The Book Of The Thousand Nights And A Night, Vol 1 Page-351

The Book Of The Thousand Nights And A Night, Vol 1

A plain and literal translation of the arabian nights entertainments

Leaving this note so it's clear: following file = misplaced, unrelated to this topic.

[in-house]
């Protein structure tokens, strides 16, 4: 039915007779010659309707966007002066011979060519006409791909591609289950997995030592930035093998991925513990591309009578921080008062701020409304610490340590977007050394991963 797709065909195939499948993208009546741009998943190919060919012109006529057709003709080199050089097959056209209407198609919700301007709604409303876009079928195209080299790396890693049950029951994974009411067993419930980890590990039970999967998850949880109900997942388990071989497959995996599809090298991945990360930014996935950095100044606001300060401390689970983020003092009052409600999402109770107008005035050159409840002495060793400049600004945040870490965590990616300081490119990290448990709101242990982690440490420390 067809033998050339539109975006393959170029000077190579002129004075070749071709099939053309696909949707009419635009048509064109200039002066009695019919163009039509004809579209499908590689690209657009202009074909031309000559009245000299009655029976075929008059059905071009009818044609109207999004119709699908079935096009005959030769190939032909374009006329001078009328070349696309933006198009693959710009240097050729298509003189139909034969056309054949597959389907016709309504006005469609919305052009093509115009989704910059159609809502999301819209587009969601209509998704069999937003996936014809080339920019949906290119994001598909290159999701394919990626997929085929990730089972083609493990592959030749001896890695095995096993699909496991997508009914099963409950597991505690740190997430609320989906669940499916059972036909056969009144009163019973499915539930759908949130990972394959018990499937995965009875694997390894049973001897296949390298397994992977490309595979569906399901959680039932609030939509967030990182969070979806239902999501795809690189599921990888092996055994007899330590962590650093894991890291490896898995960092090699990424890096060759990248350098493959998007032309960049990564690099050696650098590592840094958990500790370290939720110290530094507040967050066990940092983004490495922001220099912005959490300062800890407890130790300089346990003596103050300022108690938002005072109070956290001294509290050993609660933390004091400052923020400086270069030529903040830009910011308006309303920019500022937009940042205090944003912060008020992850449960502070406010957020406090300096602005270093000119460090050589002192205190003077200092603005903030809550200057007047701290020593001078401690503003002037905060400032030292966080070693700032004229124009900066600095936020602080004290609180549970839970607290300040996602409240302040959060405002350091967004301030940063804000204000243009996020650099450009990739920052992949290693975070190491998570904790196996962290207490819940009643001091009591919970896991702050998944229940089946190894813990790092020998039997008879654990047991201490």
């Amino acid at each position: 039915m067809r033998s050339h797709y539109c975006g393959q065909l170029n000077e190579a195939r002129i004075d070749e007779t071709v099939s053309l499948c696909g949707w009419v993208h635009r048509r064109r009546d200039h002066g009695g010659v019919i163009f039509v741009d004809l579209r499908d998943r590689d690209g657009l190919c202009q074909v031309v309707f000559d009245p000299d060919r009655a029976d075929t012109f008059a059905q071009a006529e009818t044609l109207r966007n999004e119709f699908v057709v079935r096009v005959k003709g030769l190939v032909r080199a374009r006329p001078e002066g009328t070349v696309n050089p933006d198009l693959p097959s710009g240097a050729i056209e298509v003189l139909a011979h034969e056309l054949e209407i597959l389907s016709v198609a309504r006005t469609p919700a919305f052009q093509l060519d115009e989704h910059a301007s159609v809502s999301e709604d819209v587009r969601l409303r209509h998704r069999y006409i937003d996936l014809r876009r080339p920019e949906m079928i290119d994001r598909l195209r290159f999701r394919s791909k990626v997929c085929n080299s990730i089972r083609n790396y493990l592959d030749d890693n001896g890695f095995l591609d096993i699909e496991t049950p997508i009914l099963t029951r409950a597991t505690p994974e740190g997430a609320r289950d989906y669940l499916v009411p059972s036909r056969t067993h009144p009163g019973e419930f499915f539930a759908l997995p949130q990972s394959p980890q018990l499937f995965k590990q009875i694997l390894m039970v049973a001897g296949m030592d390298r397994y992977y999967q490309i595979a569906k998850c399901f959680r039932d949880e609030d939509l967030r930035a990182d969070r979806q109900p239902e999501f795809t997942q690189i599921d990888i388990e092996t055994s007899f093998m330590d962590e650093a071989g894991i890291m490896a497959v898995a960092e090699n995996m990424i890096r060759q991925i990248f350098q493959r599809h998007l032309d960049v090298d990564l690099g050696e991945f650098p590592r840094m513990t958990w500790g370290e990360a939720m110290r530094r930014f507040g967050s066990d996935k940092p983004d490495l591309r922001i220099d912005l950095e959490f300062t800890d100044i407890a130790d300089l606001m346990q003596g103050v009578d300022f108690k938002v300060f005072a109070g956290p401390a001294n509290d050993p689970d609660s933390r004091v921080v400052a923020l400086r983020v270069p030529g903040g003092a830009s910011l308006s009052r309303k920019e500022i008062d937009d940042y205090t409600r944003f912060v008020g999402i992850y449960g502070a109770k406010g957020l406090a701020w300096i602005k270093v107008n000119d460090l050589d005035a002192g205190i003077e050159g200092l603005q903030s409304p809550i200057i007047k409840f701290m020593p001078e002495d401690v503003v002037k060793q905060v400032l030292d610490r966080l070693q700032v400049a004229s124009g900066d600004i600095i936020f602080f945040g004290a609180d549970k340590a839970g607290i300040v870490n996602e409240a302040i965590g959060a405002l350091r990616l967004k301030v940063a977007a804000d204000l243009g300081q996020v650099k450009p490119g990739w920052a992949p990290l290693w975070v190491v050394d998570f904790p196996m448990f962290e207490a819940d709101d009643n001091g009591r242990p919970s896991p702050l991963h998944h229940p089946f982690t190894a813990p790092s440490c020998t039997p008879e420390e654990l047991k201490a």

[FN#139] This is Mr. Thackeray’s “nose-bag.” I translate by “walking-shoes” the Arab “Khuff” which are a manner of loose boot covering the ankle; they are not usually embroidered, the ornament being reserved for the inner shoe. [FN#140] i.e. Syria (says Abulfeda) the “land on the left” (of one facing the east) as opposed to Al-Yaman the “land on the right.” Osmani would mean Turkish, Ottoman. When Bernard the Wise (Bohn, p.24) speaks of “Bagada and Axiam” (Mabillon’s text) or “Axinarri” (still worse), he means Baghdad and Ash-Sh�m (Syria, Damascus), the latter word puzzling his Editor. Richardson (Dissert, lxxii.) seems to support a hideous attempt to derive Sh�m from Sh�mat, a mole or wart, because the country is studded with hillocks! Al-Sh�m is often applied to Damascus-city whose proper name Dimishk belongs to books: this term is generally derived from Dam�shik b. K�li b. M�lik b. Sham (Shem). Lee (Ibn Bat�tah, 29) denies that ha-Dimishki means “Eliezer of Damascus.” [FN#141] From Oman = Eastern Arabia. [FN#142] Arab. “Tamar Hann�” lit. date of Henna, but applied to the flower of the eastern privet (Lawsonia inermis) which has the sweet scent of freshly mown hay. The use of Henna as a dye is known even in Enland. The “myrtle” alluded to may either have been for a perfume (as it is held an anti-intoxicant) or for eating, the bitter aromatic berries of the “�s” being supposed to flavour wine and especially Raki (raw brandy). [FN#143] Lane. (i. 211) pleasantly remarks, “A list of these sweets is given in my original, but I have thought it better to omit the names” (!) Dozy does not shirk his duty, but he is not much more satisfactory in explaining words interesting to students because they are unfound in dictionaries and forgotten by the people. “Akr�s (cakes) Laymun�yah (of limes) wa Maymun�yah” appears in the Bresl. Edit. as “Ma’amuniyah” which may mean “Ma’amun’s cakes” or “delectable cakes.” “Amsh�t” =